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Thursday, February 28, 2008

SIS breaks new ground in outlining New Zealand threats

SIS breaks new ground in outlining New Zealand threats
Investigations into home-grown security threats have appeared in the annual report of the Security Intelligence Service for the first time since anti-terrorism efforts were increased after September 2001. In the agency's annual report, new director Warren Tucker said that while most terrorism happened on the other side of the world, "the service must not relax its vigilance". The report also shows an increase in the number of reports on "threat-related issues" by the Combined Threat Assessment Group (CTAG), which did 212 reports on threat-related issues last year, compared to 144 the year before. The group is made up of the SIS, police, Government Communications Security Bureau, defence intelligence and border officials and was set up in 2004.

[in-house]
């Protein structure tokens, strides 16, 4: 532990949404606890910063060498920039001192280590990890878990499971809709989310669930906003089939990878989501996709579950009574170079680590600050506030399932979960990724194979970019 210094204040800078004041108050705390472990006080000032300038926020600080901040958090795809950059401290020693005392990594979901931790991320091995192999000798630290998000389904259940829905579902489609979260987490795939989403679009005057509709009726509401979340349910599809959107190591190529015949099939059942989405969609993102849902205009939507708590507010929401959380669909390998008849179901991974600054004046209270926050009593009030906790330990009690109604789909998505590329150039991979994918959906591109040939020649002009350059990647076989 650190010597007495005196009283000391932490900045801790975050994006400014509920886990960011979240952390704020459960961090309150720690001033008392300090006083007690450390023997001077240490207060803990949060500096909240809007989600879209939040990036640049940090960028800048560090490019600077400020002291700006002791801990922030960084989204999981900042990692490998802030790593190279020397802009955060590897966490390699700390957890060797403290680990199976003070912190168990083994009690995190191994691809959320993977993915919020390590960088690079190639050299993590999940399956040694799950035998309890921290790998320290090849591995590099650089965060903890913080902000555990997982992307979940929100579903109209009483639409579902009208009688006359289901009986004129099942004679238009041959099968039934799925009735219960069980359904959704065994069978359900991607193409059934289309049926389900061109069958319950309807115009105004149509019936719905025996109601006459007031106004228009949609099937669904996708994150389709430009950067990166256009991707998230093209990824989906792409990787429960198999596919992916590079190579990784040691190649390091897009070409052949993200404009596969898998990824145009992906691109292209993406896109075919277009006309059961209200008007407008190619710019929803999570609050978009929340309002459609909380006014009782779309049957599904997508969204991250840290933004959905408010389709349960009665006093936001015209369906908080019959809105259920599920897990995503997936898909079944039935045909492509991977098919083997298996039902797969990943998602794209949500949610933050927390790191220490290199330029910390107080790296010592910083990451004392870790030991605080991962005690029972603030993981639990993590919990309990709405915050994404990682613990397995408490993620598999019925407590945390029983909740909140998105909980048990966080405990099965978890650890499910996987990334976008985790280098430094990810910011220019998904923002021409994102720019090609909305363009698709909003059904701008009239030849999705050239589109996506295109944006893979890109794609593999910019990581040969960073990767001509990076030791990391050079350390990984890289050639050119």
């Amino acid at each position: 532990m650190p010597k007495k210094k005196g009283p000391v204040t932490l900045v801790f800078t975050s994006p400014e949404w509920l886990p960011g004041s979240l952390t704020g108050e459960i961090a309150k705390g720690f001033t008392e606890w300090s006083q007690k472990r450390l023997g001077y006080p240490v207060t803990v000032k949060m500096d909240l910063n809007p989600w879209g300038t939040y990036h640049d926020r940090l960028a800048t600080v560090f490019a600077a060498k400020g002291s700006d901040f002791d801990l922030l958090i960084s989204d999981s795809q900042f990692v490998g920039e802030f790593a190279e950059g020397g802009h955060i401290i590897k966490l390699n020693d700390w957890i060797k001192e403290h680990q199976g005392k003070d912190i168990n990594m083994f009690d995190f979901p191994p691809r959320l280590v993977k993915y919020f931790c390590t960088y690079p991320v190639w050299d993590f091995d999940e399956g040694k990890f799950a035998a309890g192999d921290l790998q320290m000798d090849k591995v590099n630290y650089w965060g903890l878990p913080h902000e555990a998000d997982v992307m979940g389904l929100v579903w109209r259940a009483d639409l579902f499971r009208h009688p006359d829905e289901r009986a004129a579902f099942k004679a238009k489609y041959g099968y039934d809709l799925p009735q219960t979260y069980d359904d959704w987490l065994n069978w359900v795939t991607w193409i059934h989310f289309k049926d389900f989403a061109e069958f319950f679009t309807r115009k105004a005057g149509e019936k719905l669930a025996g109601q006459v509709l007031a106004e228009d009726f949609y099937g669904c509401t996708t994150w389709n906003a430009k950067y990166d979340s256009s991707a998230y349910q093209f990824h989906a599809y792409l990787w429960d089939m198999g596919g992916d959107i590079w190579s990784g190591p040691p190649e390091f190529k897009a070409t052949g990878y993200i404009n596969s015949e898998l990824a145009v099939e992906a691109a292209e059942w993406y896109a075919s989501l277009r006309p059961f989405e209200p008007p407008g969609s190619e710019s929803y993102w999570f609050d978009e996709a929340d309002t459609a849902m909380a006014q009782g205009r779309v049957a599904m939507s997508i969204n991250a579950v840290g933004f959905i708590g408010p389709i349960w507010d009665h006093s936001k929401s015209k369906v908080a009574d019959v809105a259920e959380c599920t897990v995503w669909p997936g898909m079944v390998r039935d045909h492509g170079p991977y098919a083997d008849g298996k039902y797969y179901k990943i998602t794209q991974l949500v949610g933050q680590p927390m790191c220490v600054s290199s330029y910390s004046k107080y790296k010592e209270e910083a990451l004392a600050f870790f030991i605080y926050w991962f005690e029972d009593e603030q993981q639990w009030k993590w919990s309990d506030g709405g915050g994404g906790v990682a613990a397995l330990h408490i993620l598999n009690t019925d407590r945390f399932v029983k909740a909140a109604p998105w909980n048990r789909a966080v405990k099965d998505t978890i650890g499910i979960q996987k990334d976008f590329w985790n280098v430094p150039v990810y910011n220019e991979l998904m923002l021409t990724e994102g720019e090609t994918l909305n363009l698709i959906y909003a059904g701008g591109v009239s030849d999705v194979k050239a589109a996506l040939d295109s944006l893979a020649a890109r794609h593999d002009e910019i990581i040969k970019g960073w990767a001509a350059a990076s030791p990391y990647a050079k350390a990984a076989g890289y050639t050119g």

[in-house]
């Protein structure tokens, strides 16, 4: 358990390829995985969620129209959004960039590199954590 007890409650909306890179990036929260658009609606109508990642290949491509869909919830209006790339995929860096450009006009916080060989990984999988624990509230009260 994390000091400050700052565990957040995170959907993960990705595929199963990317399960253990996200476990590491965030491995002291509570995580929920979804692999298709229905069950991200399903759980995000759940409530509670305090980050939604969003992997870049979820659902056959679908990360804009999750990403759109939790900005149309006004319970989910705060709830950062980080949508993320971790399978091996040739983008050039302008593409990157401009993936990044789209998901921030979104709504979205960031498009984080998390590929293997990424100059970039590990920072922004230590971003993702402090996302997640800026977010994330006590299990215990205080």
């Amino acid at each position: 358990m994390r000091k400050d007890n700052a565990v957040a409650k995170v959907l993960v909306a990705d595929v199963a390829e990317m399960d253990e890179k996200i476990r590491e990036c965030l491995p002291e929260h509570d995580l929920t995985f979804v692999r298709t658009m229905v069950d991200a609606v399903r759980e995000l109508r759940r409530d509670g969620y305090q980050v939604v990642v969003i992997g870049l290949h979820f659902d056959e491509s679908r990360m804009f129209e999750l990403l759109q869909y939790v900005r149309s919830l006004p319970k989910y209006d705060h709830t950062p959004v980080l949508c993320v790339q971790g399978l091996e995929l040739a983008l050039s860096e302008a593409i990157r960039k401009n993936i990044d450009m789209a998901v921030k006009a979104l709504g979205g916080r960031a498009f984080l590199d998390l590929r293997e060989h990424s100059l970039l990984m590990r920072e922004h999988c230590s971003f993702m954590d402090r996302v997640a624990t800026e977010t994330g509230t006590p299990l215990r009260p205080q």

This last part is the interesting bit, why the sudden increase in threats being assessed by CTAG? Was it the Urewera Terrorists? That was the major issue of last year, did the heads of our security forces really greenlight action to try out the TSA and the Prime Minister as the head of the SIS MUST have been informed by the SIS representative on CTAG. Who would have thought activists playing silly buggers and mouthing off with guns would give the spooks the excuses they need to erode our civil liberties.


At 29/2/08 3:48 pm, Anonymous Paul G. Buchanan said...

Actually, there has been one recent instance of the SIS focusing on so-called "internal" threats. The 2005 SIS report emphasised the potential terrorist threat posed by "home-grown" jihadis such as those who conducted the London and Madrid bombings. That report, written by former Director-General Richard Woods (of Zaoui case fame), was virtually reversed by the 2006 report (the first signed by Warren Tucker, who is the former head of the GCSB), which dropped the "home-grown" jihadi alarm entirely and re-directed empahsis on countering foreign intelligence-gathering operations in and around NZ soil (mostly by the PRC, although it is not mentioned directly).